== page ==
So you’ve got a sleek, shiny new website, packed with valuable information. But if the likes of Google can’t find it, neither will potential clients, warns Arthur Luke
The new website is done and dusted, the launch went well and the press release went out. Yes, it looks good, delivers all the right content, supports the brand beautifully and your existing clients love it – but now what?
Unfortunately, there are many designers, webmasters and marketers who don’t put enough effort into preparing their website for search engines such as Google, Yahoo and MSN. Many traditional Web design consultancies do not know how to implement an effective search engine strategy. Many, through a lack of search engine optimisation understanding, innocently build in elements during the site development that hinder and limit its chances of ever establishing good search engine rankings.
Search engine optimisation (SEO) can be best described as the practice of building Web pages that are both search engine friendly and user friendly. We have seen many second- and third-generation site redesigns that have, at a stroke, effectively destroyed search rankings and incoming links established over the lifetime of the original site. This throws valuable search engine collateral out of the window.
So what can you do about it? The easiest and quickest, but also most expensive, way to gain visibility on a search engine such as Google is to pay for sponsored links or Adwords.
These links are tied to specific targeted keywords. The problem is that without an organic (non-sponsored link search engine campaign), you are literally renting space and no more. Stop paying and you disappear without a trace. Add to that the potential for click wastage and click fraud and it can be an uncomfortable monthly pill to swallow.
It is important to stress at this point that optimising your site for good search engine visibility is not a five-minute task; it requires considerable time, careful crafting and a sustainable strategy.
It is important to view search engine optimisation as a long-term investment. There is certainly no point in optimising the site on one day and then walking away thinking that the site will perform well in searches forever more.
Optimisation has to be ongoing. Web access logs should be checked regularly to analyse traffic flow – if it is getting better or falling off, which content is visited often and why, which not at all, which other sites are linking in to yours and why.
Search engine optimisation involves a lot of different elements/ keyword research, meta tags, page titles, headings, word count, key linkage and careful log analysis, to name but a few. All play their part in an ever-evolving search engine landscape.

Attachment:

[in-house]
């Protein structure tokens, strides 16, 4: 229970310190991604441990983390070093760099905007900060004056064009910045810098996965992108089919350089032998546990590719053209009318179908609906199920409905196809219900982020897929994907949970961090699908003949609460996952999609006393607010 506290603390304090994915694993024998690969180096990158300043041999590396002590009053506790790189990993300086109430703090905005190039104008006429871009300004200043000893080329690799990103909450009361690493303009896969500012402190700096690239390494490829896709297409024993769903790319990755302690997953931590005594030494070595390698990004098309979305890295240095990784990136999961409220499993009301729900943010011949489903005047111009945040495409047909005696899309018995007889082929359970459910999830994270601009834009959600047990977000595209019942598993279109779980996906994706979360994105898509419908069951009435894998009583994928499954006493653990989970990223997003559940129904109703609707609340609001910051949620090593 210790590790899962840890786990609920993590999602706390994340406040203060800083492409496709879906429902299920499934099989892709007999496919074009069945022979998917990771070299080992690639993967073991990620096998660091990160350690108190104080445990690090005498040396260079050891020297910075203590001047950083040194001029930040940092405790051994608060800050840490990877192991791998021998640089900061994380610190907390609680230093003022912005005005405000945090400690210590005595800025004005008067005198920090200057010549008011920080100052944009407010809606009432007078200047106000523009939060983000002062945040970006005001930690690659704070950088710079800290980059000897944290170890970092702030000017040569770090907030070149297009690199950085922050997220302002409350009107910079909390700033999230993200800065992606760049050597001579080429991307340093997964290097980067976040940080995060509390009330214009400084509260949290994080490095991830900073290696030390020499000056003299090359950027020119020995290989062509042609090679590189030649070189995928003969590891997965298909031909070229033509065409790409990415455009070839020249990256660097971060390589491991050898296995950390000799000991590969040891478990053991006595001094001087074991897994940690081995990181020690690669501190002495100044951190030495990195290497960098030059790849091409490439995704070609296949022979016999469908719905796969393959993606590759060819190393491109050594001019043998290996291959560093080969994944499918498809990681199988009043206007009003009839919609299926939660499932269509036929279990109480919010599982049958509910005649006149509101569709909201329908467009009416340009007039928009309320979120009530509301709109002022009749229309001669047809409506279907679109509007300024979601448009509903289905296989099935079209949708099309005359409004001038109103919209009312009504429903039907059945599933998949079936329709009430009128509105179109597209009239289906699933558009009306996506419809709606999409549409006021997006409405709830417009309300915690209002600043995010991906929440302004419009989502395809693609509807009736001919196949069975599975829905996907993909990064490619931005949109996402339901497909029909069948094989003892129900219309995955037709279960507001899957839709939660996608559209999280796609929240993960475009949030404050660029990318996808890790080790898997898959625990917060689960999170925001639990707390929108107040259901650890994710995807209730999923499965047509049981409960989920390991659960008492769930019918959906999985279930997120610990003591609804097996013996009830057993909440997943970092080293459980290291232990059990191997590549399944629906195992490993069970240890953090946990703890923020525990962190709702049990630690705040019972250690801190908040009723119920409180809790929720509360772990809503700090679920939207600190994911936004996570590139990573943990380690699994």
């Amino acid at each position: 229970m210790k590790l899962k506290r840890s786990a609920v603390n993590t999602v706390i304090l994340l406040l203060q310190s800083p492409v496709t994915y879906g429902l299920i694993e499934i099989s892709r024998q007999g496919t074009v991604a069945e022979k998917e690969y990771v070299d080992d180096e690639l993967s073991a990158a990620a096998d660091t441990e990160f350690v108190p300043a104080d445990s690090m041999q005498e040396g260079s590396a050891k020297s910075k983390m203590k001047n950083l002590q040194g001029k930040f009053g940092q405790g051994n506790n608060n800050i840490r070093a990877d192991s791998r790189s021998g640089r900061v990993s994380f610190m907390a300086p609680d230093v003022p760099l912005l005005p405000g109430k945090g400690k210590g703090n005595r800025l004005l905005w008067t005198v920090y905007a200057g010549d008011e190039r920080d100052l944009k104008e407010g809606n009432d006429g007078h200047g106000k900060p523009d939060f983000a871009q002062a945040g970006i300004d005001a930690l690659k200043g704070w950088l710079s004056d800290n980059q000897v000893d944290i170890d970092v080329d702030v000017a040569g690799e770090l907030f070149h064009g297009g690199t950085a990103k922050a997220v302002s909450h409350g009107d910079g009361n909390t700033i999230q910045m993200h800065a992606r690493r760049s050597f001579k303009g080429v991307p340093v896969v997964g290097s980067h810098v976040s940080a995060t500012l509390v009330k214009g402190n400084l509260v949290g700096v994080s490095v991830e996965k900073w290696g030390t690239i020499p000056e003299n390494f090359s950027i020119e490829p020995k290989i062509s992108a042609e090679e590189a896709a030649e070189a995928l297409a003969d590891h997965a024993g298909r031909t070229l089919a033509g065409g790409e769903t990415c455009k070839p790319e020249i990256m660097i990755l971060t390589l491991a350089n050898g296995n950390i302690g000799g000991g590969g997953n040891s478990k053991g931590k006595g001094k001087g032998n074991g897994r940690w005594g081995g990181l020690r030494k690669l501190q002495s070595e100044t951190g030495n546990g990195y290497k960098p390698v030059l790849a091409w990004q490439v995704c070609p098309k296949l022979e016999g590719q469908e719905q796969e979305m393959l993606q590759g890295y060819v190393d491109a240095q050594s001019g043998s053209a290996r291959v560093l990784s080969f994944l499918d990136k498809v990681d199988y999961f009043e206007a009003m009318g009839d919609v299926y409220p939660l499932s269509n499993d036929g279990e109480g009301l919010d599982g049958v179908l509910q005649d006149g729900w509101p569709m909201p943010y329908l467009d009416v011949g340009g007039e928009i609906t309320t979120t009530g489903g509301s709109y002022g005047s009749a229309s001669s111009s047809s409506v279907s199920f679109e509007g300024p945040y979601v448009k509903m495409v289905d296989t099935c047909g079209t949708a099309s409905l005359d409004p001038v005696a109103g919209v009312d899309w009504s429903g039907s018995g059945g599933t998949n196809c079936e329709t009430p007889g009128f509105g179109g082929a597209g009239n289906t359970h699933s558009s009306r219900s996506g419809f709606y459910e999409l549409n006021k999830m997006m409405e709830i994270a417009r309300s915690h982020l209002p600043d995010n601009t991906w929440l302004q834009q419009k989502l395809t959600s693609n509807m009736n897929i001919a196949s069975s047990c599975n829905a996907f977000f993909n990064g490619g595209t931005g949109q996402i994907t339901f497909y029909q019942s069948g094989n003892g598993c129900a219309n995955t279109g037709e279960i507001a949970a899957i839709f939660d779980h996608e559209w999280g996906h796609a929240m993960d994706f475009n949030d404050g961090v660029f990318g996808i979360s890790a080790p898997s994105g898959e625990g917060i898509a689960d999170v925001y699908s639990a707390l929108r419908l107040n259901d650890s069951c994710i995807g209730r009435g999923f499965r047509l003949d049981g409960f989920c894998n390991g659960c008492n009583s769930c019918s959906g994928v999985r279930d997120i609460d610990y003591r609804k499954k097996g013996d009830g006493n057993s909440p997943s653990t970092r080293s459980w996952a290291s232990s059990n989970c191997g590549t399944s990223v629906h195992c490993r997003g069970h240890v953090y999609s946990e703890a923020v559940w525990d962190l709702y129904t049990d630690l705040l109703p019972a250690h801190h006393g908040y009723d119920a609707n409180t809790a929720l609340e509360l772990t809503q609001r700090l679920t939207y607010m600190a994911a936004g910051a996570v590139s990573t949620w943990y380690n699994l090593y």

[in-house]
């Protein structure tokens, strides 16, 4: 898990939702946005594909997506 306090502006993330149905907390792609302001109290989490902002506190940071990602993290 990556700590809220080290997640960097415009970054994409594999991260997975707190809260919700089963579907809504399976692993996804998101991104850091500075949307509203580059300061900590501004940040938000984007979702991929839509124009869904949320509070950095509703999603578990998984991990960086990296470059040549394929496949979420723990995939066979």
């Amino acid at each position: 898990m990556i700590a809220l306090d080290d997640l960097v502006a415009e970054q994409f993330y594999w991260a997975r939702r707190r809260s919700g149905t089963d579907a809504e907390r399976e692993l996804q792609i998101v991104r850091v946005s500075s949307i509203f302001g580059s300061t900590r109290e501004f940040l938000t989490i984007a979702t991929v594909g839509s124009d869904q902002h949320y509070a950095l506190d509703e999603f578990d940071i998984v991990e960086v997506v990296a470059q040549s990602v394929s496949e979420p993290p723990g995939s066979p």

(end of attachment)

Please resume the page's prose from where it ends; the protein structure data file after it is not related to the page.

However, there are some simple quick wins you can put in place, which will certainly make an immediate difference. Google recommends a number of options on its website to improve your visibility on-line.
For a start, encourage other sites to link to yours to boost Web traffic. Also submit your site and a sitemap to on-line directories so they formally recognise you. Ensure each page can be accessed from its own Web link, and have a high level of information on the site describing your activities in depth, as this will be picked up by the search engines. Regularly trawl for links that have stopped working and check that none of the code needs validating – then things should run smoothly.
Your site has more potential than you might think, so don’t waste the opportunity to make it count. Unless your site delivers new clients to your door and visitor numbers increase, you’re preaching to the converted. The Internet isn’t a beauty parade – but it is all about being seen.
Arthur Luke is managing director of Moscovitch
Tips for getting seen on-line:
- Get other relevant sites link to yours (but avoid link farms)
- Submit the site to directories such as DMOZ and Yahoo
- Keep no more than 100 links on any given page
- Check for broken links and validate your code
- Create a useful site that is full of information-rich content.
- Make sure that your TITLE and ALT tags are descriptive and accurate
- Use a text browser such as Lynx to examine your website. Most search engine spiders see your site in much the same way as Lynx would
- Allow search bots to crawl your sites without session IDs or arguments that track their path through the site
- Make use of the robots.txt file, which tells crawlers which directories they can or cannot crawl
- If your website is redesigned, make sure you keep the link between all your old pages scattered across cyberspace and your new site – they are still very valuable